That’s when the tides began to turn. Though the fourth-quarter was the only of its kind not to see a touchdown reception within the first ten seconds, a Smith lob to freshman tight end Kyle Klink upped the Crimson’s total by six – something that Harvard could certainly Klink it’s glass to. A sloppy San Diego drive sent the ball back into Smith’s hands, with the Crimson crusader sending an 80-yard pass to junior receiver Jack Cook for the fourth successful downfield bomb of the game.

“I just think these [last] three games have been against really, really good competition,” Lindsey said. “If you look at this Harvard team what I noticed about them is they recruited tall and guys with length. They didn’t have little short arm guys out there, all their players were tall with long arms. Coach has done a great job there. I'll tell you what, I'd like to have some of his players come here and play.”

The Toreros’ offensive hustle in the first quarter was matched by the squad’s defensive dominance – a speedy seven-play, 23-yard drive by the Crimson, their first of the afternoon, forced a punt and sent the pigskin back into the hands of Sinnett.

The next ten minutes were fatal for Harvard. The only time the competitors from Cambridge even felt the ball over the course of that period – a decade in Football Time® – was during a failed interception attempt by linebacker Jack McGowan. That was the only instance where San Diego appeared to be even close to losing possession.

“They possess the ball for 34 minutes a game,” said Harvard coach Tim Murphy. “Which means they stay on the field for offense.”

Two of Bandy’s signature snags saved the Toreros from facing early-drive fourth downs, bringing San Diego to a whopping 77 yards on the drive. However, replacing Sinnett with running quarterback Alex Farina proved to be a fatal flaw for the offense; even after Sinnett was sent back out onto the field after a failed pass by Farina, the Toreros couldn’t get their mojo back. San Diego had to settle for the field goal, but those easy three points were three points better than the Crimson could do, as an unsuccessful Harvard drive sent both teams into the second quarter.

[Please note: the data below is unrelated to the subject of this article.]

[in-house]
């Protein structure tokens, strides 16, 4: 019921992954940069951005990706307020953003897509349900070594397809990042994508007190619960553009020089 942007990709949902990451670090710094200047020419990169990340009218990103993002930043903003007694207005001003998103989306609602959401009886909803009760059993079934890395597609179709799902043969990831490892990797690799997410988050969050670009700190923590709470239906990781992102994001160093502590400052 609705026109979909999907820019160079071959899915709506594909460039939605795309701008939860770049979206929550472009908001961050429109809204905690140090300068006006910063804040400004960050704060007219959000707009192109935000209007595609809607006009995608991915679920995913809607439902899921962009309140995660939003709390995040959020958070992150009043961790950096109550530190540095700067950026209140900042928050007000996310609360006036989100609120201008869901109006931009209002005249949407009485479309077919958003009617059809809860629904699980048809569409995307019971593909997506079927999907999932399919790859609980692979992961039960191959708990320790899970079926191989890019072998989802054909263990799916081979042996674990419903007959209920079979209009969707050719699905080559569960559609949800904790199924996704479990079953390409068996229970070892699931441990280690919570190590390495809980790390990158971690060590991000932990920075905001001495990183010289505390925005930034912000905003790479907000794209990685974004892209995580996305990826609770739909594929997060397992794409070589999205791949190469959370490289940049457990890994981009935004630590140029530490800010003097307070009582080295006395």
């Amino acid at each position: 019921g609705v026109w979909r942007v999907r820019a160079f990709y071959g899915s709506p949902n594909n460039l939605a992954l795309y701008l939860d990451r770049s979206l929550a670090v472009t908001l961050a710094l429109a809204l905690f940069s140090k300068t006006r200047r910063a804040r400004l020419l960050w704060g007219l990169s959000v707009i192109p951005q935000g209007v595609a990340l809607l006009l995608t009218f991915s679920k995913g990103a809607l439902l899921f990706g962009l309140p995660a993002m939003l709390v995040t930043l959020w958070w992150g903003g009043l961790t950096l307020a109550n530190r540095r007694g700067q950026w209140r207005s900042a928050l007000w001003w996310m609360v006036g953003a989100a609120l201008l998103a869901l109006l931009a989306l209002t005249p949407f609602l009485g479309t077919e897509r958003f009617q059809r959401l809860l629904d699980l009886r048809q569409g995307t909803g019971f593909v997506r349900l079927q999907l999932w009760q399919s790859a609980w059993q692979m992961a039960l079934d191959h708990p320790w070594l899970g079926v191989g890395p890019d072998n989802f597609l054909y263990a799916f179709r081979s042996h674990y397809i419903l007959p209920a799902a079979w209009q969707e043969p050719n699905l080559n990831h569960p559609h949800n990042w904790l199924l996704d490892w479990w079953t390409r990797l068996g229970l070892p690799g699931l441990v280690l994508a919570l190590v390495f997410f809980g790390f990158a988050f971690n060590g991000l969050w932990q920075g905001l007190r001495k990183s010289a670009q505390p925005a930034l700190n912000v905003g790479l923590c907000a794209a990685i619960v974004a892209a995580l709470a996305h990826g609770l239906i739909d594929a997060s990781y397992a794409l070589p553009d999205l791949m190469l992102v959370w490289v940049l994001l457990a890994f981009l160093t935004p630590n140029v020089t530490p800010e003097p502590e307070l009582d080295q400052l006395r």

As Bandy’s reign of dominance was coming to an end, San Diego receiver Dalton Kincaid’s was just beginning. Within seven seconds, the Nevada native nabbed a Sinnett hail mary in the endzone, pushing the Toreros’ lead up to 17. A near-safety in the next play threatened to bump that lead by a pair of points, but a facemask penalty on San Diego saved the Crimson from being taken down in its own endzone.

A combination of two 19-yard rushes by Harvard running back Devin Darrington dared to put the Crimson on the scoreboard, but a missed field goal by senior kicker Jake McIntyre dashed any hopes of a first-half comeback. Sinnett, the ball back in Torero hands, decided to vary his arsenal of receivers with an 18-yard toss to Alex Spadone at the tail-end of his next drive, resulting in yet another Torero touchdown. A disheartened Harvard then ran out the clock, bringing the half – and any promise of a Crimson scoreboard appearance – to an end.

The Toreros’ latter half was defined by penalties and fumbles. However, their second-semester senior mentality was not enough to propel Harvard to victory. Down by 11, an important McIntyre field goal cut the deficit to eight points. Adding to its significance, the kick made McIntyre the school’s all-time leader in field goals.

The late kick brought the score to 31-23, a total at which the count was destined to stay. An interception by San Diego safety Daniel Tolbert with a minute left in the game cemented victory for the Toreros, bringing the bullfight to an end and leaving the Crimson seeing red.

— Staff writer James Joyce can be reached at james.joyce@thecrimson.com.

Tags

Advertisement